Recent publications arising from fellowship projects include On the Landing: Stories by Yenta Mash, translated by Ellen Cassedy; Pioneers: The First Breach by S. An-sky, translated by Rose Waldman; and Judgment by David Bergelson, translated by Harriet Murav and Sasha Senderovich. 

Other fellows have received prestigious fellowships from the National Endowment for the Arts and the PEN/Heim translation fund. Their translations of short fiction and poetry have appeared widely.

For full program details, visit our website: yiddishbookcenter.org/translation-fellowship.

Questions? Concerns about the deadline? Please contact me at translationfellowship@yiddishbookcenter.org. We look forward to learning about you and your interests in the field of Yiddish literary translation.

CFA: Summer Language Study

Deadline: Januart 25, 2018 
The Critical Languages Institute (CLI) at Arizona State University's Melikian Center is pleased to announce the opening of admissions for its 2019 summer language and study abroad programs. 

CLI offers intensive courses in 12 critical and less-commonly-taught languages, and study-abroad programs in 7 locations. Participants earn 8--13 credits and cover a minimum of 2 semesters of material.

Due to generous ASU support CLI participants pay NO TUITION, and are only charged a flat fee of $1,500 instead (plus study-abroad fees if applicable).

CLI also offers generous financial support, including:
  • Title VIII Fellowships for graduate students of up to $10,000;
  • Project GO Scholarships for ROTC students (all expenses paid);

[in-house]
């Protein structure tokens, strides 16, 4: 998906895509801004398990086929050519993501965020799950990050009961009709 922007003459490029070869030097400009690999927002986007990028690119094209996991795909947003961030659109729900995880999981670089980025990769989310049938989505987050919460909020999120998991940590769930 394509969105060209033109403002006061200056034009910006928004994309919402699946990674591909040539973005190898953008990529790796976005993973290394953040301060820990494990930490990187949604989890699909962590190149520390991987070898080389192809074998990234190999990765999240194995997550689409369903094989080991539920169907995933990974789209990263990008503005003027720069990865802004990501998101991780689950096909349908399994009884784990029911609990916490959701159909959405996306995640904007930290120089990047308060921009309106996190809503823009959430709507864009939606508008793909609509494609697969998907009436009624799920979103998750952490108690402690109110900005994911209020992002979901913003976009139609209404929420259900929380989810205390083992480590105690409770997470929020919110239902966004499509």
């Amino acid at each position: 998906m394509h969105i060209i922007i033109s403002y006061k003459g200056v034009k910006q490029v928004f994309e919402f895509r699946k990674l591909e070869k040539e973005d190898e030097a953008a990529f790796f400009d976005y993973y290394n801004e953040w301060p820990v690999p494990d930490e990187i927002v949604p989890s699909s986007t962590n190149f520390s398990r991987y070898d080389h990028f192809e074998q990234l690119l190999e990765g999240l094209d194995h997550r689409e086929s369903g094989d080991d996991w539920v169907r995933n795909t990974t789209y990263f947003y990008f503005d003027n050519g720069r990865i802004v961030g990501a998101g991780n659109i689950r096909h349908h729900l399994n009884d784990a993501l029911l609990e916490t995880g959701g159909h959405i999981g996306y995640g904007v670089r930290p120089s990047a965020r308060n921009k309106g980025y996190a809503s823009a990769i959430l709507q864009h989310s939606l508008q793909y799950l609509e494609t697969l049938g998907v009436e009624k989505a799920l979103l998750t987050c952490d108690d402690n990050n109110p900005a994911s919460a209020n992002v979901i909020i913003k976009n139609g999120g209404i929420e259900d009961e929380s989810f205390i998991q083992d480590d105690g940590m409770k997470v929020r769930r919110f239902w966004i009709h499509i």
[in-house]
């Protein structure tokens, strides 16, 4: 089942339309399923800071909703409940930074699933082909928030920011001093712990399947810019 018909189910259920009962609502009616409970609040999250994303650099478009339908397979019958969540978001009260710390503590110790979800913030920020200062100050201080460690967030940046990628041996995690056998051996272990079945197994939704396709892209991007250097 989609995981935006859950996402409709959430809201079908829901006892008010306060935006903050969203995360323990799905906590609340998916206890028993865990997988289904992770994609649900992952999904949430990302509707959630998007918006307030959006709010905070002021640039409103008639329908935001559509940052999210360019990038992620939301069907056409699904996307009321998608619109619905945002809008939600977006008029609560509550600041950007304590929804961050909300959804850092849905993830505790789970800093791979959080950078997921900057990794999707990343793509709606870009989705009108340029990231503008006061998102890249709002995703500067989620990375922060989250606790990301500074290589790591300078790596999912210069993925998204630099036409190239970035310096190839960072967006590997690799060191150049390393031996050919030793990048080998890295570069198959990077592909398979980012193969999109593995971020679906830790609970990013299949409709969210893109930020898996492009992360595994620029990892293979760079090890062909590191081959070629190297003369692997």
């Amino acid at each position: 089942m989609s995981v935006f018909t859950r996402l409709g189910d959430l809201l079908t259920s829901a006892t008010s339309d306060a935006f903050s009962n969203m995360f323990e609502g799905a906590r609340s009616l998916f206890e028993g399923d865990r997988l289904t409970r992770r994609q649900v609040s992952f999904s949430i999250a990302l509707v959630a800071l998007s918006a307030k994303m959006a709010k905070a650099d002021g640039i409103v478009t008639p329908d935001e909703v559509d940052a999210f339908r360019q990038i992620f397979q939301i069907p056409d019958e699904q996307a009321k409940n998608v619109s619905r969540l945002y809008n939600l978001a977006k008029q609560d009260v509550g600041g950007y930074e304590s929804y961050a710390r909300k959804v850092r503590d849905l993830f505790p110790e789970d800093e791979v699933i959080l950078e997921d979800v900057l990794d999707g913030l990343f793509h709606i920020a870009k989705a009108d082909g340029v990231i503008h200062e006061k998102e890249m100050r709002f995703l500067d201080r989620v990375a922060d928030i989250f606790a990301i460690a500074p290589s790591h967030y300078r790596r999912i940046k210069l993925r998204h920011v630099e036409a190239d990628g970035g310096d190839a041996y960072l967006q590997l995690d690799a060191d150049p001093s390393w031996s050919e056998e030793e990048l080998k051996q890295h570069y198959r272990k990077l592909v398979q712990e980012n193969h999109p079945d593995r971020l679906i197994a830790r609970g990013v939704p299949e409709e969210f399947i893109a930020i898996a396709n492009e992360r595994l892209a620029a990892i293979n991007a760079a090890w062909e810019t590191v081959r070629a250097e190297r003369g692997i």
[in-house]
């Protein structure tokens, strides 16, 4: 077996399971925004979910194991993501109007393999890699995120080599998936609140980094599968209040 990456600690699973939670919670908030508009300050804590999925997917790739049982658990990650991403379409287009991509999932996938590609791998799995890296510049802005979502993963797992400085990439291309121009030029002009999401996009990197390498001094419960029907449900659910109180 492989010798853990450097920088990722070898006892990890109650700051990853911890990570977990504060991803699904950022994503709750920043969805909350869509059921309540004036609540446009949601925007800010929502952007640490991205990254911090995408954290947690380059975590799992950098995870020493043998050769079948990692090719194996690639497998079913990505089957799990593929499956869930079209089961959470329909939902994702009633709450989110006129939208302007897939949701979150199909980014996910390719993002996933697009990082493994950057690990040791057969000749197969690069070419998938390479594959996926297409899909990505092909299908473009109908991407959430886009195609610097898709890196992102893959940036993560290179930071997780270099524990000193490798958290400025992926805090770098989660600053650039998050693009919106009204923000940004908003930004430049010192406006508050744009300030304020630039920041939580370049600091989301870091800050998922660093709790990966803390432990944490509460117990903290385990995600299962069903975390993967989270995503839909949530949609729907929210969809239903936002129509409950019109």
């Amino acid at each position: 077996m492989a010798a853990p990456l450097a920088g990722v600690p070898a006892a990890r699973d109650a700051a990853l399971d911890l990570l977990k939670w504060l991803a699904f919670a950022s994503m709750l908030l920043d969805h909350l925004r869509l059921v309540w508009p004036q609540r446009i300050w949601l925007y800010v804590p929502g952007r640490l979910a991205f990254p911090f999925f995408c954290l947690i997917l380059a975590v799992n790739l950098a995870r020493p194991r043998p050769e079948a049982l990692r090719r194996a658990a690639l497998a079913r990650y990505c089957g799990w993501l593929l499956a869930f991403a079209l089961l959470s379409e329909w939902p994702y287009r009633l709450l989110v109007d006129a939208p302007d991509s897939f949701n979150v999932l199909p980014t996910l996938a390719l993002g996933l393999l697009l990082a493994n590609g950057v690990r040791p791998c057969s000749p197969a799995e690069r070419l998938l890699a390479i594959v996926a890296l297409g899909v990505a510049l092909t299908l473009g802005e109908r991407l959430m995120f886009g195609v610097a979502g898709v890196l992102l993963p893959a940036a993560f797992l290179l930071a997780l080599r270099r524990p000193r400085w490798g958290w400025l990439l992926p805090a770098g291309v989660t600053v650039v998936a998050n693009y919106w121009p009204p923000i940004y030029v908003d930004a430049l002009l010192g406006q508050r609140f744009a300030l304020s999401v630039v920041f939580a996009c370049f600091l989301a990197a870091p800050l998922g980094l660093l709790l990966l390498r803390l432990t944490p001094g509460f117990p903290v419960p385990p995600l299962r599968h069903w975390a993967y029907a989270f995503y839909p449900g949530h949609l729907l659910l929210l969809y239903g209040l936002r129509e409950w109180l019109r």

• Melikian Scholarships for Undergraduates and non-students of up to $4,000;
  • ASU Jewish Studies Scholarships for Hebrew of up to $1,000;
  • Needs Based Funding (PELL Eligible students) of $1,000.
Visit http://cli.asu.edu for details.

Priority admission and funding application deadline: January 25, 2019

Languages include:

AlbanianArmenianBosnian/Croatian/SerbianHebrewIndonesianMacedonianPersianPolishRussianTurkishUkrainianUzbek
Click here for more information. 

CFP: 24th Annual World Convention of the Association for the Study of Nationalities (ASN)

Deadline: November 7, 2018

Proposals must be submitted to:

Nationalism Studies
Migration/Diasporas
Balkans
Central Europe
Ukraine
Russia
Caucasus
Eurasia (Central Asia and China)
Turkey and Greece
Book Panels
World Documentary Films

The Rise of the Far Right
The Politics of Refugees
Political Memory
Political Violence
The Russia/Ukraine Conflict

Best Doctoral Papers
Best World Documentary Film
Best Book on Nationalism
Best Article in Nationalities Papers

The ASN World Convention, which annually brings 750+ scholars from 50+ countries to Columbia University, welcomes proposals on a wide range of topics related to nationalism, national identity, ethnicity, conflict and migration in regional sections of Central, Southern and Eastern Europe or cross-regional sections on nationalism and migration/diasporas.